On violence: the reduction of harm. The media representation of gangs is constructed integrally around the violence of these groups. But the violence that these groups carry out is not linked to any great crime platform (prostitution rings, drug dealing, cover ups, arms dealing, etc.), but it manifests itself as a language to affirm the superiority of a group over another, to seek respect in a society that stigmatises certain youth groups. The results of Yougang support the continuation and the experimentation of policies of harm reduction, working on alternatives that allow limiting the negative consequences of certain behaviours.

Social capital and accesibility. Gangs are a space for accumulating social capital, that is, relations and opportunities. These street groups only incorporate and give space to all the subjects that for some reason are expelled from the different areas of institutionality: the labour market, the educational system, the family. The social capital of these groups is an excluding one (bonding social capital), that is, based on strong bonds among similar subjects that exchange the few available resources within the marginalised groups. The results of YOUGANG support the need for public policies that favour access to other resources and relationships (bridging social capital) and guarantee access for young people to educational spaces and town facilities. The exisiting stigma prevents the group members from accessing these facilities.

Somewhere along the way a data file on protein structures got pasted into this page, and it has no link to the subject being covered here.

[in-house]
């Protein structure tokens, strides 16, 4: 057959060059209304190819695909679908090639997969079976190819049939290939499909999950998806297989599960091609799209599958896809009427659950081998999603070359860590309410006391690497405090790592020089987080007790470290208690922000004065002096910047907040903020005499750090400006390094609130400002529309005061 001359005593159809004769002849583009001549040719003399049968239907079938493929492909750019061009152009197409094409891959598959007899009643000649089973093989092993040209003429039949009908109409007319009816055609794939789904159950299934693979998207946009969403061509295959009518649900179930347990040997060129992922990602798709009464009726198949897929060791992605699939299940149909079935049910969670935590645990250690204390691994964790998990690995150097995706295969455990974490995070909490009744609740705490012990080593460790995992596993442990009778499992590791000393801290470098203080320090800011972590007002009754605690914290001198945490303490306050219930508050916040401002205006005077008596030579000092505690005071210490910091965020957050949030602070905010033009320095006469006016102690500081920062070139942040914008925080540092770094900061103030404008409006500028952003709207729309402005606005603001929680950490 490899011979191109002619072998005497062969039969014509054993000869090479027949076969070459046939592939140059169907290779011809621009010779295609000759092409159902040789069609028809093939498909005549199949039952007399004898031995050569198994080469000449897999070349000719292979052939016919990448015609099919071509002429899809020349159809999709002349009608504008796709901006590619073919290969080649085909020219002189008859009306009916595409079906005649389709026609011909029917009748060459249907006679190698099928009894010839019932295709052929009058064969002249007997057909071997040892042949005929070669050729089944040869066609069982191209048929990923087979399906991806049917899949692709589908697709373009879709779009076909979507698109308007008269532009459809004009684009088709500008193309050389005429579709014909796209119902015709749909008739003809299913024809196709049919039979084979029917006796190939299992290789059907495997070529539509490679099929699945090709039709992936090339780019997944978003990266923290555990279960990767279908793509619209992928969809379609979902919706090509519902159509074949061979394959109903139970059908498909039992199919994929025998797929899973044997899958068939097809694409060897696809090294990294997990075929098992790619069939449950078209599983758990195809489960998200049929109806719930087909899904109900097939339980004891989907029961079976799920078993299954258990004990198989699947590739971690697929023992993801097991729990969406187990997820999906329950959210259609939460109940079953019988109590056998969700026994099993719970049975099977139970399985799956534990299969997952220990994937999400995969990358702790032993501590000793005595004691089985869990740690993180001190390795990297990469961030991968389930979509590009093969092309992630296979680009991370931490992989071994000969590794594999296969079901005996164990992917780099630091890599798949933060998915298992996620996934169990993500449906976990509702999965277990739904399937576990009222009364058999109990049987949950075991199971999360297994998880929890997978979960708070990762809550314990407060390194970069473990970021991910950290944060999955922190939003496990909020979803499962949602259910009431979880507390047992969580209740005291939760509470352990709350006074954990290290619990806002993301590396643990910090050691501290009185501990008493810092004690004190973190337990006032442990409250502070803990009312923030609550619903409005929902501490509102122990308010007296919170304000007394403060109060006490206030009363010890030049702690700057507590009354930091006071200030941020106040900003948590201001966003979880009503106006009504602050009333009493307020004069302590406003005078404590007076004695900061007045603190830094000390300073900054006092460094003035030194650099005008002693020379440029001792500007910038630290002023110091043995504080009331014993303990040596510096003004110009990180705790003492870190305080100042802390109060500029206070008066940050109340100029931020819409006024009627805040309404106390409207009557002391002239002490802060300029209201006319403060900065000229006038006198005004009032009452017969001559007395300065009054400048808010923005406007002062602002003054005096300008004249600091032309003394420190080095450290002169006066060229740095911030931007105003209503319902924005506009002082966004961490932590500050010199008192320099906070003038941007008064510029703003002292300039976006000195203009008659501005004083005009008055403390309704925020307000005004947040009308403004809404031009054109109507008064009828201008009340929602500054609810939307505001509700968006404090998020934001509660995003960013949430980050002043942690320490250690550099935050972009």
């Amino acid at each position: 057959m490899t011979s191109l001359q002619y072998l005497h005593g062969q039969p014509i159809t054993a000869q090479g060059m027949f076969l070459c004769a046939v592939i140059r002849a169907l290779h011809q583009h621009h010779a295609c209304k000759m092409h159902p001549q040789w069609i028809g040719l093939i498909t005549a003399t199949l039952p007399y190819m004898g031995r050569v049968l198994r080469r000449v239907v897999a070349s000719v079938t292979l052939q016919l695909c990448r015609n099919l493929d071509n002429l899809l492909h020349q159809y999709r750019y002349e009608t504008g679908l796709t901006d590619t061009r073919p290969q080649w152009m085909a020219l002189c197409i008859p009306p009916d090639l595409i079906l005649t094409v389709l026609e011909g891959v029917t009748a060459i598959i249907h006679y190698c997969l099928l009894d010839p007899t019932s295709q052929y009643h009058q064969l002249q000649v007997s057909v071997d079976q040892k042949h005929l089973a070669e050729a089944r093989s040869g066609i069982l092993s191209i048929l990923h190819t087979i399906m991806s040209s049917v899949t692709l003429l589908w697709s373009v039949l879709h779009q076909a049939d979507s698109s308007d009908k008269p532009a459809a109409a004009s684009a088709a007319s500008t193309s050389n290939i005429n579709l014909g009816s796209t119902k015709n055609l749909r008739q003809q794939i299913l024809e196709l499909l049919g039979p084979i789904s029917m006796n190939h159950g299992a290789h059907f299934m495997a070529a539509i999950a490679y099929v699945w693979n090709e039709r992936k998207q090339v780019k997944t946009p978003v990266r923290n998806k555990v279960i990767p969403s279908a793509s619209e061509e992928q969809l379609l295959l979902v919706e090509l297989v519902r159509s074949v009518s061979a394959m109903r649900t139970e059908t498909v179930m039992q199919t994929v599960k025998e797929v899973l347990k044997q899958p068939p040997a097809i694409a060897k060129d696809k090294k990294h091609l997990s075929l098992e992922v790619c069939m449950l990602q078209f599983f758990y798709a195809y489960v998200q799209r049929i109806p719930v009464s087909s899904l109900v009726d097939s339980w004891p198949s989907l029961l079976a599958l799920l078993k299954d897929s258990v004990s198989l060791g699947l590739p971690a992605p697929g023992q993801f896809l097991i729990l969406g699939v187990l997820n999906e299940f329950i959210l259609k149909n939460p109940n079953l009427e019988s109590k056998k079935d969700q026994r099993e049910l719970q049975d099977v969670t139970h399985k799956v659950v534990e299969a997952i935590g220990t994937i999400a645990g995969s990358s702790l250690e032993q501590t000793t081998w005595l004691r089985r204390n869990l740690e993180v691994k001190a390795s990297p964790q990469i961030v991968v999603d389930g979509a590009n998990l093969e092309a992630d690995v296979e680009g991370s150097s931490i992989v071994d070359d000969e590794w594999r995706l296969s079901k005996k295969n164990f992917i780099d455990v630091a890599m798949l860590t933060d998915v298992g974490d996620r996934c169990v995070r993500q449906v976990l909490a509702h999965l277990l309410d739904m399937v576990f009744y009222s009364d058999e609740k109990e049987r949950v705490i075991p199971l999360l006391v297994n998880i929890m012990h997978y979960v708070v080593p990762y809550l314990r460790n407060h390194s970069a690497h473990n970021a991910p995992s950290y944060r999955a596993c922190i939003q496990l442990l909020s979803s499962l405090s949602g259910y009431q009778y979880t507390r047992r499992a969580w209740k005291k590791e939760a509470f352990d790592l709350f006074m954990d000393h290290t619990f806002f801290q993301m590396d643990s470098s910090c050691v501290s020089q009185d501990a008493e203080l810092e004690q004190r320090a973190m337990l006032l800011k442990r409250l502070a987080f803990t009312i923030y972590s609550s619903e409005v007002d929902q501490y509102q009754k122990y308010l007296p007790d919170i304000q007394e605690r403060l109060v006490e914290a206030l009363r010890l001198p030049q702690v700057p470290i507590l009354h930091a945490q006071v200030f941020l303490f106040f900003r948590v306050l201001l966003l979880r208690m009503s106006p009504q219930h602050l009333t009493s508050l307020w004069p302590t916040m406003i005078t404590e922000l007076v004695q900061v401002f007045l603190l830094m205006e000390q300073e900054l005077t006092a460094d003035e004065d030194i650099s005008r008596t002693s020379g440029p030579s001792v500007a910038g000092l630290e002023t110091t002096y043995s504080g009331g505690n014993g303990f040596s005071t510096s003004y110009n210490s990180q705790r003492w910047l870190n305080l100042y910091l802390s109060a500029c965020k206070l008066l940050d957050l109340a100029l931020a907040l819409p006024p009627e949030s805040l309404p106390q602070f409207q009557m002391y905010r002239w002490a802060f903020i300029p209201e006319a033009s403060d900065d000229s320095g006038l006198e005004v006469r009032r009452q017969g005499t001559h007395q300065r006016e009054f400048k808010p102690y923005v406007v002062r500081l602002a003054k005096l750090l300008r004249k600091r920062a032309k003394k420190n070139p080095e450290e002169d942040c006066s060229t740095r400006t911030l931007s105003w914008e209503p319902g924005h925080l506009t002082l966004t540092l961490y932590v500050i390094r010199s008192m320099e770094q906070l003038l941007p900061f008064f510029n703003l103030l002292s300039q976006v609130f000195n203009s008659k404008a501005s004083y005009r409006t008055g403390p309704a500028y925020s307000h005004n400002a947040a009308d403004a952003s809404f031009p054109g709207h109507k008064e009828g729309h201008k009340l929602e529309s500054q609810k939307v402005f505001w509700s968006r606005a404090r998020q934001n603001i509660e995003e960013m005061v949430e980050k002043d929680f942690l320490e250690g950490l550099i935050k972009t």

Potential impact. Different players intervene on the gangs: street educators, teachers, social services, youth workers, the police, court officials and correction officers. These players often have diverging objectives and seek different solutions. YOUGANG findings point at the need for networking and a shared culture of public intervention in this field that will only be achieved through networking and training. In this respect, the main targets of research have been policy makers and local administrators in the field of youth and social policies and the findings of this project will be mainly relevant for them. The research findings have been permanently discussed with policy makers at local and nacional level; moreover YOUGANG has continually assessed different catalan state institutions (the autonomous police and the social policy department of Barcelona City Council) in order to rethink gang and youth policies. Given the segregation suffered by lower class youth of migrant origin all over Europe, the policy recomendation induced by YOUGANG findings, as well the methodology of research and intervention with gangs, can be inspiring for practices and actions in other local and national contexts. Moreover, the youth cultures observed in this research are part of a transnational field; so the diffusion of alternative perspectives through the documentary, the website and the facebook page will involve gang members in different European locations.